The Foot Soldier Project for Civil Rights Studies and Research seeks to establish an archival and documentary research infrastructure for studying, disseminating, and preserving information and scholarship on the civil rights movement, social justice and reform, and policy-related issues. Its aim is to advance civil rights scholarship while contributing more broadly to enhancing local and national discourses on diversity and equity.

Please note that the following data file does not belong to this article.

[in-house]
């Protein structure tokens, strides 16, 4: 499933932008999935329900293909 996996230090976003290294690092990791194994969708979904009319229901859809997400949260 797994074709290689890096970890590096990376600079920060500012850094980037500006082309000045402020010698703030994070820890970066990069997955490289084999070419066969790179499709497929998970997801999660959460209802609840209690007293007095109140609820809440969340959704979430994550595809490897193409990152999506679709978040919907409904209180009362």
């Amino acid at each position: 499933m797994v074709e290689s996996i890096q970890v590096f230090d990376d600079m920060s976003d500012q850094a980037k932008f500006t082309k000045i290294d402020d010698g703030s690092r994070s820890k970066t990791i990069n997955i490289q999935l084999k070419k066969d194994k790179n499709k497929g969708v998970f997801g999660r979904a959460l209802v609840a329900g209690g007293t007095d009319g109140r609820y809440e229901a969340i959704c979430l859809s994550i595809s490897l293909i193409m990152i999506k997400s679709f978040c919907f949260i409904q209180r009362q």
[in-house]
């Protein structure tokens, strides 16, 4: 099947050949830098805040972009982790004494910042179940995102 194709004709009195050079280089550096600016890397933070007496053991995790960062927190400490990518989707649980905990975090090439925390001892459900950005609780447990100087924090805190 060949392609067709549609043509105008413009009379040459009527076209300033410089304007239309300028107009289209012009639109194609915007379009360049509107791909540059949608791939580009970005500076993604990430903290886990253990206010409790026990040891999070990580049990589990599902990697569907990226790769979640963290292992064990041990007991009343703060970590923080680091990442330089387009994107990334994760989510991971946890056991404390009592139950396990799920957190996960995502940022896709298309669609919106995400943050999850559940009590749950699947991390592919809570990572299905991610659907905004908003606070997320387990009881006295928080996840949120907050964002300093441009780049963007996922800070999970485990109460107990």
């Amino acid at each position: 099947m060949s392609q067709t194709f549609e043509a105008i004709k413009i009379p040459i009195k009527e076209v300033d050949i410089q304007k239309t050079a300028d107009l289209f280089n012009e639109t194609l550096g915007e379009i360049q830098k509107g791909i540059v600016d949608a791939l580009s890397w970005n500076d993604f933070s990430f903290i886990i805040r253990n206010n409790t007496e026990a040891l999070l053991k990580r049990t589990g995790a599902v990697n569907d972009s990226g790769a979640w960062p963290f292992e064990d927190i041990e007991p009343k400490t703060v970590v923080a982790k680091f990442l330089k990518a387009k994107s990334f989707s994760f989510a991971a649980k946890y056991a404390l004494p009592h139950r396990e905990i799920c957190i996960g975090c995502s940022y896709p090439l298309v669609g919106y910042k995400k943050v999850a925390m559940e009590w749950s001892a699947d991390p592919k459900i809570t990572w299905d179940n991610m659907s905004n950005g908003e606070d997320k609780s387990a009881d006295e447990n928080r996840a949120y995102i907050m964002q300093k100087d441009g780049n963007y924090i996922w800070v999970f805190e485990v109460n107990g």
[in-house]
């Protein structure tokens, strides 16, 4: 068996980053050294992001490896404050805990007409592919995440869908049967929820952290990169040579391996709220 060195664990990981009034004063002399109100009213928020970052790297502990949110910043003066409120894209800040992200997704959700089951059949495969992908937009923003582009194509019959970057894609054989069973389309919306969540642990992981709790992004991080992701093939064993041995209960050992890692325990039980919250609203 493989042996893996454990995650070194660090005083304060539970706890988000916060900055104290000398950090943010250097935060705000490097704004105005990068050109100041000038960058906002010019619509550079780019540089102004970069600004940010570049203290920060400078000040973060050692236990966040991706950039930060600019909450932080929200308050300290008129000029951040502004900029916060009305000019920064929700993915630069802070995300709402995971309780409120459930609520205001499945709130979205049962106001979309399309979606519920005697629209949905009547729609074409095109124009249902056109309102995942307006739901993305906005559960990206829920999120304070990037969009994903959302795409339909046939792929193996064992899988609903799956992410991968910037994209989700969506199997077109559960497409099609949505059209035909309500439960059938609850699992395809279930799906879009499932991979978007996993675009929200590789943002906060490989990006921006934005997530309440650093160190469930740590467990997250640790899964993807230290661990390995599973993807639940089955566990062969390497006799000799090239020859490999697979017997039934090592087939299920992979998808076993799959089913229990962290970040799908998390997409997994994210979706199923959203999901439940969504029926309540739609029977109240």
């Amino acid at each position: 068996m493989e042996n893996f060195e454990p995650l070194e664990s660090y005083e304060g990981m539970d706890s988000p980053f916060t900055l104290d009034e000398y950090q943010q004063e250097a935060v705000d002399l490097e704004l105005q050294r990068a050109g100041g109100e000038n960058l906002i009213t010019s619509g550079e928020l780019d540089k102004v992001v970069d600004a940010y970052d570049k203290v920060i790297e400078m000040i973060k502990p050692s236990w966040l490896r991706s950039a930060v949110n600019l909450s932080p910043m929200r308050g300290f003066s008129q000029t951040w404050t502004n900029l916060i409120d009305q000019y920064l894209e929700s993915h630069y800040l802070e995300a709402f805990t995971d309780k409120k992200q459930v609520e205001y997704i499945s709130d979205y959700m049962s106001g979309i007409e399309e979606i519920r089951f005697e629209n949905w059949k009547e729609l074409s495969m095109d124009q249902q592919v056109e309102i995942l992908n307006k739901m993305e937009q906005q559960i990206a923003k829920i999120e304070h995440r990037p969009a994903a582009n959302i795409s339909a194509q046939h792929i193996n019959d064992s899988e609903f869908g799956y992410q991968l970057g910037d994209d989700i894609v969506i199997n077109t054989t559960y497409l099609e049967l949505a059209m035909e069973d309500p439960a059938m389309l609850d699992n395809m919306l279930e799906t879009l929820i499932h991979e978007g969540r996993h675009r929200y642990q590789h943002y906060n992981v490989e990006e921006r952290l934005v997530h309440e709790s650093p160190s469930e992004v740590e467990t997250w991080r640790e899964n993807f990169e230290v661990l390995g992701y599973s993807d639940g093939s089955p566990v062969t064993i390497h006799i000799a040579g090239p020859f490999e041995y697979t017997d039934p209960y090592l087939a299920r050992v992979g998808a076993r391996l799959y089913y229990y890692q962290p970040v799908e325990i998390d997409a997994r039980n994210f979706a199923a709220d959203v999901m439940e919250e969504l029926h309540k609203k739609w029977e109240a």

This project centers on chronicling the lives and stories of those “foot soldiers for equal justice” whose names may not be familiar, but whose dedication to the cause of equality and civil rights formed the backbone of a movement that brought about sweeping changes in the nation’s history. It seeks to illuminate the contributions of some of the foremost, yet still unsung, twentieth century freedom fighters in order to provide a fuller understanding of issues of race, equity, and social reform in Georgia and the South during the 1950s and 1960s. Such work will help to illustrate how social change and social reform results from the hard work and dedication not only of the few celebrated figures whose names are preserved in history books and movies, but also of the countless committed individuals whose contributions, while unrecognized, are nevertheless crucial.